Universities are not only places for learning and teaching, but also hubs for researchers and scientists (referred to as scientists) to create and discover new knowledge.
In today’s highly competitive environment, the role of universities is evolving. They are shifting from being gatekeepers of knowledge to becoming curators, creators, connectors, certifiers and codifiers of knowledge.
The generation of new knowledge leads to innovation and economic growth. However, not all universities are successful in commercialising this knowledge and transforming it into innovative products. The question then arises: How can universities effectively utilise and commercialise new knowledge?
Typically, universities commercialise their research by licensing their intellectual property to industries. In return, they receive licensing fees and/or royalties from the industry partners who become licensees. Each university has its own financial and legal arrangements with industry partners. This practice of technology transfer is beneficial as it allows university scientists to focus on their research without the need to directly manage or operate companies.
The universities share the licensing fees and/or royalties with their scientists. However, each university has different policies regarding the distribution of revenues from commercialising their intellectual property.
For instance, some universities allocate the income generated from licensing to three parties: the university itself, the school/faculty affiliated with the scientists, and the scientists.
This arrangement prevents universities from fully harnessing the entrepreneurial spirit of their scientists. It is commonly believed (and often true) that scientists are primarily focused on their work and not inclined to start their own companies. Nevertheless, with the right policies and a conducive environment, universities have the opportunity to expedite the commercialisation of their scientists’ work by encouraging them to establish spin-offs based on their research.
In addition to their extensive expertise, some scientists possess the skills and potential to become co-founders of startups. To benefit from commercialisation, it is crucial for universities to cultivate a vibrant startup ecosystem within their campuses. Creating a successful startup spin-off is not a simple task. It goes beyond science and technology. As Steve Blank, renowned for his Lean Launchpad, suggests, “it is about the team” when it comes to the success of startups.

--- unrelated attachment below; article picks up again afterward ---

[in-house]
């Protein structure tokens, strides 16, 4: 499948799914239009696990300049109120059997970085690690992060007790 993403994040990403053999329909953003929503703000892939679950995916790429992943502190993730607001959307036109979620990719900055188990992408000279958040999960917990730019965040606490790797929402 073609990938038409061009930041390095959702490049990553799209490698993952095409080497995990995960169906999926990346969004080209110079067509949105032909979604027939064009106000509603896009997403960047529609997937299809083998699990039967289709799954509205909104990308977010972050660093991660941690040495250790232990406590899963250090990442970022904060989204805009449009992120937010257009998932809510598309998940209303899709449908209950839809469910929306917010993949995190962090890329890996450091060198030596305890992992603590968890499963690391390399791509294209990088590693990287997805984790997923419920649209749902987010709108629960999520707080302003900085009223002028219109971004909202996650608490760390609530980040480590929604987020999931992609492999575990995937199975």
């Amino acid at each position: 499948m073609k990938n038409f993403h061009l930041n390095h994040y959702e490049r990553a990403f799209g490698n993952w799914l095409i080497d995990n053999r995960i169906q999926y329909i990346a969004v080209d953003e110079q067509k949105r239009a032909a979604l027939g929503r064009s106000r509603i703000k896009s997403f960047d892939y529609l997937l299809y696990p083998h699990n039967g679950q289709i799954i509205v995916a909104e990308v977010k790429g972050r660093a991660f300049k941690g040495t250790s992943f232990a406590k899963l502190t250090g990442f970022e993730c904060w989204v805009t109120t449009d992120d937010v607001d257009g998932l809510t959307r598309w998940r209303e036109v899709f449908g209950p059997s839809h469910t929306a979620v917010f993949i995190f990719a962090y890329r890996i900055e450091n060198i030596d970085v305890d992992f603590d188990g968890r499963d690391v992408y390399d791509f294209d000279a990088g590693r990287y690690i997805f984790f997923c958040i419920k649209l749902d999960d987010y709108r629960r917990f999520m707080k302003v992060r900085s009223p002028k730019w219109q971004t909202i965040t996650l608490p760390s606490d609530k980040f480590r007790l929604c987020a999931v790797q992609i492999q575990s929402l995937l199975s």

Where can scientists find other co-founders to establish their startups? This is where university students can be “recruited” to collaborate with scientists in launching their startups. Ideally, these students should be at the Master’s level with three to five years of industry experience. By collaborating with these students, scientists (post-doctoral researchers) can access the necessary skills and expertise to translate their inventions into spin-offs and commercial opportunities.
The combination of business and technical skills will attract investors. This type of collaboration to create university spin-offs generates both monetary and social value at a faster pace.
To establish a startup ecosystem, universities must establish incubator and accelerator programmes that nurture these spin-offs and help bring their products to market more quickly. Additionally, universities should actively align themselves with investors, such as angel investors, private equity funds, and venture capitalists, who are interested in investing in university spin-offs.
For example, in Malaysia, there is Cradle Fund, an early-stage startup influencer incorporated under the Ministry of Finance Malaysia (MOF) in 2003. It aims to fund potential and high-calibre tech startups through its Cradle Investment Programme (CIP). Cradle is presently administered by the Ministry of Science, Technology, and Innovation (MOSTI). There is also a Malaysian Business Angel Network (MBAN) Sarawak chapter, which received assistance from the Cradle Fund.
Angel investors play a crucial role as they are more willing to take risks by investing in very early-stage spin-offs.
Through incubators and accelerators, universities provide training to scientists in business development, market analysis and other relevant areas. This helps create an entrepreneurial talent pool to support potential spin-offs in the long term.
While scientists currently have heavy workloads determined by their research publications and patents, universities should adopt accommodating policies that allow scientists to take time off (either fully or partially) to run their startups. In exchange for this privilege, universities can have equity in these spin-offs. To enhance the startup ecosystem, it is essential to include mentoring and service providers such as patent lawyers, commercial lawyers, accountants, and other professionals as integral components of the ecosystem.
Dr Eryadi K Masli is a Senior Lecturer, teaching Entrepreneurship & Innovation at Swinburne University of Technology, Melbourne, Australia. He is co-founder and director of mDetect and SensFit Technologies; both are Swinburne’s technology spin-outs.